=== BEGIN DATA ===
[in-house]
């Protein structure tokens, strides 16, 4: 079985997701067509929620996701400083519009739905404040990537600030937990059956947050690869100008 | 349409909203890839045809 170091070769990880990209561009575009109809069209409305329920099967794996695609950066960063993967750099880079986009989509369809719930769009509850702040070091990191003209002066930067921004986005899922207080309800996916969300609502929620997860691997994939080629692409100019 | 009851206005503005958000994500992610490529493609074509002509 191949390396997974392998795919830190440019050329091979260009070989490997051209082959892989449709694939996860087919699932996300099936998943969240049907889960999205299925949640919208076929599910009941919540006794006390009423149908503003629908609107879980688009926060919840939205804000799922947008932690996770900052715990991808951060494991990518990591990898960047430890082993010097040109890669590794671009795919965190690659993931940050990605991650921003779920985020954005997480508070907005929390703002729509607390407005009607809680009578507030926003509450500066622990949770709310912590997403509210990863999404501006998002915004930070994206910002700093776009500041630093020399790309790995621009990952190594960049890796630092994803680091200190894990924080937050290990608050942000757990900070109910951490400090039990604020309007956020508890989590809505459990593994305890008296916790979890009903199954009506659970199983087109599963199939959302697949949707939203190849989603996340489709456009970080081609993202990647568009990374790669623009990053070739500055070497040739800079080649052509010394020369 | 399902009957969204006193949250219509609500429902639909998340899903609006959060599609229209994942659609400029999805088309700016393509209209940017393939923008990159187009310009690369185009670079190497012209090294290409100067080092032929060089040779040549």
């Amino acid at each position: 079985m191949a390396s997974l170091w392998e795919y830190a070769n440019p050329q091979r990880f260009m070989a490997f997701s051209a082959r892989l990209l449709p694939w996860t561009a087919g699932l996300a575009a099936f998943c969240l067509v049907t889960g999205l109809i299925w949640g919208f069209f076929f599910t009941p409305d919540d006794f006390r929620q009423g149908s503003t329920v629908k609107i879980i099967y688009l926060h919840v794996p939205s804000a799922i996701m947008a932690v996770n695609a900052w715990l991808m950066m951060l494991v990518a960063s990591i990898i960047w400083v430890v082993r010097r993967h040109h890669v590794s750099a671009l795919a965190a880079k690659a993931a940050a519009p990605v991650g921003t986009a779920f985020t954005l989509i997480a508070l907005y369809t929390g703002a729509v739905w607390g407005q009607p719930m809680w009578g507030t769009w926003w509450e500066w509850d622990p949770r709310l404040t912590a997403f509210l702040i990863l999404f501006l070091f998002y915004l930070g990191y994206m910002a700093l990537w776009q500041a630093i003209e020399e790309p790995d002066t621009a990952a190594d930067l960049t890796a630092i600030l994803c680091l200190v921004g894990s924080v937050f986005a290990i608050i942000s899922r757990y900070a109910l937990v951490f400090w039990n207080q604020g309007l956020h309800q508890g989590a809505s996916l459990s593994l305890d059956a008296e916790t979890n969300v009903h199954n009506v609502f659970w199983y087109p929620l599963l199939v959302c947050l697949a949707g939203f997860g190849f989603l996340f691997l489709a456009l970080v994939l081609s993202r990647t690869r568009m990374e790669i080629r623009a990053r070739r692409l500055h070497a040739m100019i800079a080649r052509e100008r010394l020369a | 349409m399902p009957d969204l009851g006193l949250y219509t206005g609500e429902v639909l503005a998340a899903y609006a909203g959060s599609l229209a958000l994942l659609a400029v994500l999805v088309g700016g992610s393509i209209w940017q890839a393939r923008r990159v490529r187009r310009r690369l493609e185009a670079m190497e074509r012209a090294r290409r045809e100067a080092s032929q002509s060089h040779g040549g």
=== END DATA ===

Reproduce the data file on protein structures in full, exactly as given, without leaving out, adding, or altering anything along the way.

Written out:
[in-house]
């Protein structure tokens, strides 16, 4: 079985997701067509929620996701400083519009739905404040990537600030937990059956947050690869100008 | 349409909203890839045809 170091070769990880990209561009575009109809069209409305329920099967794996695609950066960063993967750099880079986009989509369809719930769009509850702040070091990191003209002066930067921004986005899922207080309800996916969300609502929620997860691997994939080629692409100019 | 009851206005503005958000994500992610490529493609074509002509 191949390396997974392998795919830190440019050329091979260009070989490997051209082959892989449709694939996860087919699932996300099936998943969240049907889960999205299925949640919208076929599910009941919540006794006390009423149908503003629908609107879980688009926060919840939205804000799922947008932690996770900052715990991808951060494991990518990591990898960047430890082993010097040109890669590794671009795919965190690659993931940050990605991650921003779920985020954005997480508070907005929390703002729509607390407005009607809680009578507030926003509450500066622990949770709310912590997403509210990863999404501006998002915004930070994206910002700093776009500041630093020399790309790995621009990952190594960049890796630092994803680091200190894990924080937050290990608050942000757990900070109910951490400090039990604020309007956020508890989590809505459990593994305890008296916790979890009903199954009506659970199983087109599963199939959302697949949707939203190849989603996340489709456009970080081609993202990647568009990374790669623009990053070739500055070497040739800079080649052509010394020369 | 399902009957969204006193949250219509609500429902639909998340899903609006959060599609229209994942659609400029999805088309700016393509209209940017393939923008990159187009310009690369185009670079190497012209090294290409100067080092032929060089040779040549």
């Amino acid at each position: 079985m191949a390396s997974l170091w392998e795919y830190a070769n440019p050329q091979r990880f260009m070989a490997f997701s051209a082959r892989l990209l449709p694939w996860t561009a087919g699932l996300a575009a099936f998943c969240l067509v049907t889960g999205l109809i299925w949640g919208f069209f076929f599910t009941p409305d919540d006794f006390r929620q009423g149908s503003t329920v629908k609107i879980i099967y688009l926060h919840v794996p939205s804000a799922i996701m947008a932690v996770n695609a900052w715990l991808m950066m951060l494991v990518a960063s990591i990898i960047w400083v430890v082993r010097r993967h040109h890669v590794s750099a671009l795919a965190a880079k690659a993931a940050a519009p990605v991650g921003t986009a779920f985020t954005l989509i997480a508070l907005y369809t929390g703002a729509v739905w607390g407005q009607p719930m809680w009578g507030t769009w926003w509450e500066w509850d622990p949770r709310l404040t912590a997403f509210l702040i990863l999404f501006l070091f998002y915004l930070g990191y994206m910002a700093l990537w776009q500041a630093i003209e020399e790309p790995d002066t621009a990952a190594d930067l960049t890796a630092i600030l994803c680091l200190v921004g894990s924080v937050f986005a290990i608050i942000s899922r757990y900070a109910l937990v951490f400090w039990n207080q604020g309007l956020h309800q508890g989590a809505s996916l459990s593994l305890d059956a008296e916790t979890n969300v009903h199954n009506v609502f659970w199983y087109p929620l599963l199939v959302c947050l697949a949707g939203f997860g190849f989603l996340f691997l489709a456009l970080v994939l081609s993202r990647t690869r568009m990374e790669i080629r623009a990053r070739r692409l500055h070497a040739m100019i800079a080649r052509e100008r010394l020369a | 349409m399902p009957d969204l009851g006193l949250y219509t206005g609500e429902v639909l503005a998340a899903y609006a909203g959060s599609l229209a958000l994942l659609a400029v994500l999805v088309g700016g992610s393509i209209w940017q890839a393939r923008r990159v490529r187009r310009r690369l493609e185009a670079m190497e074509r012209a090294r290409r045809e100067a080092s032929q002509s060089h040779g040549g």